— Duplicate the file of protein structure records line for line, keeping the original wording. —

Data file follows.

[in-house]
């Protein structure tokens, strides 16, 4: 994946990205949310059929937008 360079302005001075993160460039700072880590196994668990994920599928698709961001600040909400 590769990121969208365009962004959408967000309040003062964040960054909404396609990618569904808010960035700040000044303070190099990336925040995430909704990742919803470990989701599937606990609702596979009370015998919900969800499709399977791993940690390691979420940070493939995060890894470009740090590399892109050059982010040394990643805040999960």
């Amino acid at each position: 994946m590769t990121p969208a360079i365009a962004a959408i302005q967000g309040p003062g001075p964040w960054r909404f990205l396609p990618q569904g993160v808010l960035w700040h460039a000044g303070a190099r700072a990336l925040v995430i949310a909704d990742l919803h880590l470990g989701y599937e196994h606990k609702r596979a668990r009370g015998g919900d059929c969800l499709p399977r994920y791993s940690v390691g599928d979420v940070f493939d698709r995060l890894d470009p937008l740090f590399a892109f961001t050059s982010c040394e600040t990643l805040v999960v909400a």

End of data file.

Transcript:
[in-house]
């Protein structure tokens, strides 16, 4: 994946990205949310059929937008 360079302005001075993160460039700072880590196994668990994920599928698709961001600040909400 590769990121969208365009962004959408967000309040003062964040960054909404396609990618569904808010960035700040000044303070190099990336925040995430909704990742919803470990989701599937606990609702596979009370015998919900969800499709399977791993940690390691979420940070493939995060890894470009740090590399892109050059982010040394990643805040999960």
């Amino acid at each position: 994946m590769t990121p969208a360079i365009a962004a959408i302005q967000g309040p003062g001075p964040w960054r909404f990205l396609p990618q569904g993160v808010l960035w700040h460039a000044g303070a190099r700072a990336l925040v995430i949310a909704d990742l919803h880590l470990g989701y599937e196994h606990k609702r596979a668990r009370g015998g919900d059929c969800l499709p399977r994920y791993s940690v390691g599928d979420v940070f493939d698709r995060l890894d470009p937008l740090f590399a892109f961001t050059s982010c040394e600040t990643l805040v999960v909400a």